Here’s a satirical e-mail from faithful Cafe patron Robert Watkins (posted here with his generous permission).
My city council was recently debating raising our local minimum wage. It was while listening to a news report and going through it in my mind that I had a grand epiphany. Please try and follow my logic and I’m sure that you will certainly see that I have indeed found a solution that can’t help but satisfy all parties.
One of the most basic arguments for raising the minimum wage is that the current one is too low to support a family in a lifestyle to which they are clearly entitled as Americans. My city’s proposal was to raise the minimum wage to $10.10 an hour. I’m sure you wouldn’t be surprised to hear the arguments given by both sides. In my mind, I realized that $10.10 an hour was also too low to support a family.
The solution when it hit me was blinding. The minimum wage across the board should be raised to $1,000 per hour. A worker receiving this salary could work a single 40 hour work week and they would be done working for the year. This worker would have a $40,000 a year job and that’s a pretty fair salary. What’s more, unemployment that some fear would come from raising the minimum wage is taken care of by this plan too! Instead of hoarding a valuable job for the entire year, a single worker would work that job for just one week! That job could then be available to another 51 workers! That’s 52 workers making a good living wage per job per year!
If the logic itself wasn’t enough to convince you, my idea has at least *four* exclamation marks in it!
I understand that there may some pushback from businesses that don’t realize the benefit of 52 middle class consumers for each job. I imagine there may need to be some tax incentives or such to be offered in the short term to convince them.
Mr. Watkins offers the above as satire. He correctly understands that even the smallest increase in the minimum wage will have some deleterious effects on the employment options of the lowest-skilled workers – deleterious effects that will be real and painful even if they are too small to be detected in the data or if they occur in unmeasurable ways  (for example, a less-friendly work environment).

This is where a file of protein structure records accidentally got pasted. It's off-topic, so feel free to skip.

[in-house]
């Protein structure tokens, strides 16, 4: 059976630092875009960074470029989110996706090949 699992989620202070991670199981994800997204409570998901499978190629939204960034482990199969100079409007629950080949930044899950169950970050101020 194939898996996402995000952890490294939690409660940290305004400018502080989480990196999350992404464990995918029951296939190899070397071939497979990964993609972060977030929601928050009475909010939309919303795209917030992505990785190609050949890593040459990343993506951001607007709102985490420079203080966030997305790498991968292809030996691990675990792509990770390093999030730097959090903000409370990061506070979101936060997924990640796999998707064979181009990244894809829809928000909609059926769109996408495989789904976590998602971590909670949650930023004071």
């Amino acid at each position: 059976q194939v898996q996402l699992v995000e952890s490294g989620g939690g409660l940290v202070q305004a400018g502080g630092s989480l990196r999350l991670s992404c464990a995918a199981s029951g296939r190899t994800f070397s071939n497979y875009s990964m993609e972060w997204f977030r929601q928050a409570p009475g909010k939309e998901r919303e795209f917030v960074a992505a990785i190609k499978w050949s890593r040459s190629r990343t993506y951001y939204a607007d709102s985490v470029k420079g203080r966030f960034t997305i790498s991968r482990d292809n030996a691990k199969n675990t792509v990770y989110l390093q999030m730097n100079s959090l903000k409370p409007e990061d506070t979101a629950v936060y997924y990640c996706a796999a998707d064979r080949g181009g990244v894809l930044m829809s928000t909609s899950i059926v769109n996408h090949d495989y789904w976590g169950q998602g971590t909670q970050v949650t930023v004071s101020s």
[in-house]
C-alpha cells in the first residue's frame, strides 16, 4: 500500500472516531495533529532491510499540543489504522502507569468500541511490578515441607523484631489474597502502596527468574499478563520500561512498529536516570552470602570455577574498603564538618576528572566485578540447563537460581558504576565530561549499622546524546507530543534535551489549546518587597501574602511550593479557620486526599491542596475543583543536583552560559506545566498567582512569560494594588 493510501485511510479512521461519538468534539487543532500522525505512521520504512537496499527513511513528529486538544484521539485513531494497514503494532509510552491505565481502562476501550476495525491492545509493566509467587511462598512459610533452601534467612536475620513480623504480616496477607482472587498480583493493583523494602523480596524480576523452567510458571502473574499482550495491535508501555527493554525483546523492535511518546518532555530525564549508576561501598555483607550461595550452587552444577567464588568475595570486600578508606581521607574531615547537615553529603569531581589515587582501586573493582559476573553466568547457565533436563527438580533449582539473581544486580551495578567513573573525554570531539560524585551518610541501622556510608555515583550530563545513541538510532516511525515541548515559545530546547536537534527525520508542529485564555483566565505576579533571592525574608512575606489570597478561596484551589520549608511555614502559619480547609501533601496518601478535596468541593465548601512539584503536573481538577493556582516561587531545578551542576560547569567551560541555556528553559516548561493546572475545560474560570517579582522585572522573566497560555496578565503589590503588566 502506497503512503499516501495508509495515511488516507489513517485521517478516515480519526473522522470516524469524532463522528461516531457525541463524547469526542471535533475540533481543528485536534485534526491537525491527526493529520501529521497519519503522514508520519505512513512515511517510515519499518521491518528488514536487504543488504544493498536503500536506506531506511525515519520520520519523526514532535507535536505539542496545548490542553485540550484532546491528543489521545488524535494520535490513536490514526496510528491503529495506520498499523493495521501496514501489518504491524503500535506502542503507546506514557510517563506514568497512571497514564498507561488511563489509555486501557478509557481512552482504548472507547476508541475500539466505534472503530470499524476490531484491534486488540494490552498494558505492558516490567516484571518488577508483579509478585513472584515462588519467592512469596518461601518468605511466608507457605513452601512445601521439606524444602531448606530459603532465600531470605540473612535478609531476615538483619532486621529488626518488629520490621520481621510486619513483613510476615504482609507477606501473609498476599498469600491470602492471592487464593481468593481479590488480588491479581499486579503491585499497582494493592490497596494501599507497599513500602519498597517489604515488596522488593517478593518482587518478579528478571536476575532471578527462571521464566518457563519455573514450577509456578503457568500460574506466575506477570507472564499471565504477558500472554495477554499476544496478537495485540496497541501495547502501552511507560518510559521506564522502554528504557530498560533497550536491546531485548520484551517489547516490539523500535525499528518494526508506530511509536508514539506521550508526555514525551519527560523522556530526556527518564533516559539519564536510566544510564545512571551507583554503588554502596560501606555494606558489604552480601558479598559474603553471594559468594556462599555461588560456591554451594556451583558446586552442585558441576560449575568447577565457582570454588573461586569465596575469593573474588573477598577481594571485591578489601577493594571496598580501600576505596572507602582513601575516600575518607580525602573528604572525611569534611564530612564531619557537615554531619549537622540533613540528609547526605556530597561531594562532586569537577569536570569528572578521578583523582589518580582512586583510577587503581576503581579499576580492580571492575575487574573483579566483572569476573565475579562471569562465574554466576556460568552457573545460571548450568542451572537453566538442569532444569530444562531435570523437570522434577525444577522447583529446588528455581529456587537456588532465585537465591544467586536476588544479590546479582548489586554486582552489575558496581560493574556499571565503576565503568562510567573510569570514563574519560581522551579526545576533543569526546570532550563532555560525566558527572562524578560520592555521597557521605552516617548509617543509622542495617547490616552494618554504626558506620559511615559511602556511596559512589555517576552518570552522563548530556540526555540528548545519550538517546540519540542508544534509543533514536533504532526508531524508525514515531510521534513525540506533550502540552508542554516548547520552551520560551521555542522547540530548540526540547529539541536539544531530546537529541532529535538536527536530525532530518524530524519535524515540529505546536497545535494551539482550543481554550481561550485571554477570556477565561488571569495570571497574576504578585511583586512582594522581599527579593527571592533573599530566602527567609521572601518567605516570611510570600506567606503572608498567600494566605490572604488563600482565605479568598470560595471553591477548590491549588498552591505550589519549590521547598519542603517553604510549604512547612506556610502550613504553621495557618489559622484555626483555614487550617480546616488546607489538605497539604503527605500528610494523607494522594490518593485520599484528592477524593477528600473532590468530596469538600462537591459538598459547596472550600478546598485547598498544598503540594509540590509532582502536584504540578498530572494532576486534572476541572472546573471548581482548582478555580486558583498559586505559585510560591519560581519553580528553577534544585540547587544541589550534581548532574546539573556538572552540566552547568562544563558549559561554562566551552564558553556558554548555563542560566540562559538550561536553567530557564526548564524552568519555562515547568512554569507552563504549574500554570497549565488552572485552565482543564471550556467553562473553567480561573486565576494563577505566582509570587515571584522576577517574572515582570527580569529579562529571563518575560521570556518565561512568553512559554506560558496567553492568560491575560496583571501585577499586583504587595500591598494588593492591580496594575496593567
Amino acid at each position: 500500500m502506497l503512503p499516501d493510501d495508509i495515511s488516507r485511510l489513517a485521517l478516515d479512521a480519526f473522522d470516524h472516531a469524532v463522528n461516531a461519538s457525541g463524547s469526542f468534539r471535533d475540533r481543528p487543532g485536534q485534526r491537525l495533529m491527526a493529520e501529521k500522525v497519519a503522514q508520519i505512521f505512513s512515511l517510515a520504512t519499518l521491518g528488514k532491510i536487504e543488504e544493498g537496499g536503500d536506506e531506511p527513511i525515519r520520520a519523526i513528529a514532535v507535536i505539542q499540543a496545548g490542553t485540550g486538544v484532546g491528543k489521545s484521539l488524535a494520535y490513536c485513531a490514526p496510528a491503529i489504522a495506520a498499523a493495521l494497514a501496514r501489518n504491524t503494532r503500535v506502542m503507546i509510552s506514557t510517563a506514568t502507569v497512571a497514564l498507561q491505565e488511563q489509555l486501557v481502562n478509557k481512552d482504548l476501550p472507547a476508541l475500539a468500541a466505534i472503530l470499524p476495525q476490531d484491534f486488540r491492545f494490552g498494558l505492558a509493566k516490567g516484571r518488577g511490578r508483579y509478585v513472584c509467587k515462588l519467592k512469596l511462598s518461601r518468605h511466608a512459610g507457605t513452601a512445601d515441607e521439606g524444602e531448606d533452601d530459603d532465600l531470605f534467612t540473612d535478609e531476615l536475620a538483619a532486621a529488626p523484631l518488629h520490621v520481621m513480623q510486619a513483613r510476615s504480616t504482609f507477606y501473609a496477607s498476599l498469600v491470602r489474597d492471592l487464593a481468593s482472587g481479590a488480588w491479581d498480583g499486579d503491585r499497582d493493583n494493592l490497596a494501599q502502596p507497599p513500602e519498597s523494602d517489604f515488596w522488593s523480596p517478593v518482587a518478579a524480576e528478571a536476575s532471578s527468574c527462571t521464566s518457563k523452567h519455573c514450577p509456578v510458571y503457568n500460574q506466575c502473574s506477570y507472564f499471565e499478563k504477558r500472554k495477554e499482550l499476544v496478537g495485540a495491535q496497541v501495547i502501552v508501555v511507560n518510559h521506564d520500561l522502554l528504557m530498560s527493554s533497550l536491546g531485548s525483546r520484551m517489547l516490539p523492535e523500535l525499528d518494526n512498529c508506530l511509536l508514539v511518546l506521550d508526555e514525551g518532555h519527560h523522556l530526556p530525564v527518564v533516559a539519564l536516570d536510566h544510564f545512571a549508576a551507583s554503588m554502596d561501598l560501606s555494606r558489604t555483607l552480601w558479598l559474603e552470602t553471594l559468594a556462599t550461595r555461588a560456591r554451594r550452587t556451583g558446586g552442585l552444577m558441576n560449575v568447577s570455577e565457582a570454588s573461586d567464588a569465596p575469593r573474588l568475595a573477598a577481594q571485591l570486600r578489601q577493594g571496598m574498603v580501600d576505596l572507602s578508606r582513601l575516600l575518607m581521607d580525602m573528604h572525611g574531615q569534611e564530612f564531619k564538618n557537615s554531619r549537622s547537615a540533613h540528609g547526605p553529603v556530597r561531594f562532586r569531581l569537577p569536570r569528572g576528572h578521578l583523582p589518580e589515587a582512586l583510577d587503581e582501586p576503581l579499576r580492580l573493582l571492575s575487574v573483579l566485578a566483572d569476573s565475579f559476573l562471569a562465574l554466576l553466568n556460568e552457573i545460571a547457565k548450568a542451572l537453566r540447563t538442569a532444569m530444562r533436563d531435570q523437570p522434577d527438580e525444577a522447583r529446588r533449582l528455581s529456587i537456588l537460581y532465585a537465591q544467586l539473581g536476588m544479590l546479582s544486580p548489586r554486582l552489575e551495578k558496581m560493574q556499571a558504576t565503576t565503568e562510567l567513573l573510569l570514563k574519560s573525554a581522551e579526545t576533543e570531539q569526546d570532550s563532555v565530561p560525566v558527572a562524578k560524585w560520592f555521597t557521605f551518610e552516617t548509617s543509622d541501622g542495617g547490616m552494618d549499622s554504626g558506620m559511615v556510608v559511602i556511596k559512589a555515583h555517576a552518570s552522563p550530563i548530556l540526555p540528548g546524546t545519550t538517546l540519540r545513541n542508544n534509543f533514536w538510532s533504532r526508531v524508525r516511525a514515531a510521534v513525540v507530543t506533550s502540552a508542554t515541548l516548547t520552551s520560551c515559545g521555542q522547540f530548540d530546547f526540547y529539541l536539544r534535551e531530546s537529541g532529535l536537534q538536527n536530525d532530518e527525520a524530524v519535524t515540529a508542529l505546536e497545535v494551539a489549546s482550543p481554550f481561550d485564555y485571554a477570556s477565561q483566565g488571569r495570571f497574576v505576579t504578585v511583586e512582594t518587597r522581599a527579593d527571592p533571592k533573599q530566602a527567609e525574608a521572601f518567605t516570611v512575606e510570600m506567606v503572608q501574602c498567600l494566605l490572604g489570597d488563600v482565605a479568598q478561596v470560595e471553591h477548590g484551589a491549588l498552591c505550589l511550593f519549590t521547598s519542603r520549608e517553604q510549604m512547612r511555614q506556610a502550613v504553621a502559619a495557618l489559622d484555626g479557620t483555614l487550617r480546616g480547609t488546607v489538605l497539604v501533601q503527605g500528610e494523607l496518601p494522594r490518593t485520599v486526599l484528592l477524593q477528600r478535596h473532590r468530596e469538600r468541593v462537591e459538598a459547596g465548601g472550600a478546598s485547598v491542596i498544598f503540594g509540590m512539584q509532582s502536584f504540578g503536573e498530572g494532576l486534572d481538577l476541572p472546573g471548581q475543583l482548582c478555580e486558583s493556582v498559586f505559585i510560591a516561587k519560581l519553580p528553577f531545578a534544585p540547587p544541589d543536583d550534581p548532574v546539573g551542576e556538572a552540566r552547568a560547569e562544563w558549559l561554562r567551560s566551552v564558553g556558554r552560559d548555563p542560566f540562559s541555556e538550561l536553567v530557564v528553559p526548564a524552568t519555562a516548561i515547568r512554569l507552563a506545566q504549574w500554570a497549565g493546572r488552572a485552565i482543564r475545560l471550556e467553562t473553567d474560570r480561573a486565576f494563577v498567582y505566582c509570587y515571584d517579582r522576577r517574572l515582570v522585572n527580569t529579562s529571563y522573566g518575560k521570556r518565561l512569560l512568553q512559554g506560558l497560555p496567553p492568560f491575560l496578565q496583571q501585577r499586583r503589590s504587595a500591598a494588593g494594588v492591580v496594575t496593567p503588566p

Sharing here Mr. Watkins’s satire gives me the occasion to address the argument that proclaims as illegitimate the argument that says that if raising the minimum wage by $3.00 is a good thing, it must be an even better thing to raise that wage by $30.00 or even $300.
It’s true that reality is not (to use fancy academy-talk) linear. In fact it is possible to construct a theoretical model in which a small increase in the minimum wage in fact helps many low-skilled workers without harming any, yet also in which a larger increase does indeed harm most, or even all, such workers. So the expandio ad absurdum argument indeed is generally not a sound argument against most real-world proposals to raise the minimum wage.
That said, the expandio ad absurdum argument ought not be completely ignored, for it does apply logically to at least one popular argument for minimum-wage legislation.
The argument to which the expandio ad absurdum argument is a sound response is the one that proclaims that a hike in the minimum wage is justified in order to ensure that each minimum-wage worker has at least “enough” income to survive on. This argument is frequently heard, if not among economists, certainly in many popular discussions of public policy.
Let’s call this argument the “People Need at Least $X to Live On!” argument in support of the minimum wage. (The exclamation point is part of the argument.)
People who make this particular argument presume that government can command hourly wages to be whatever hourly wages must be in order to yield for minimum-wage workers a flow of income the size of which minimum-wage proponents have determined to be minimally acceptable. That is, people who make the People Need at Least $X to Live On! argument simply take for granted that a government edict to raise wages will in fact raise wages for all affected workers at least up to the level sufficient to ensure the desired minimum income flow.
Put differently, people who make this argument either assume away completely all potential downsides for workers of minimum-wage hikes or assume that, through some mysterious mechanism, no such downsides emerge until and unless the hourly minimum wage reaches whatever height is necessary to ensure the minimally desired flow of income. In yet other words, such supporters of the minimum wage – by basing their argument exclusively on the alleged ‘needs’ of workers – ignore any incentives that raising the minimum wage unleash to cause employers to economize on the amounts of labor they use. Such minimum-wage supporters, therefore, set themselves up to be smacked-down by the expandio ad absurdum reply. Such a reply – when used against the People Need At Least $X to Live On! argument – is perfectly valid, logical, and appropriate.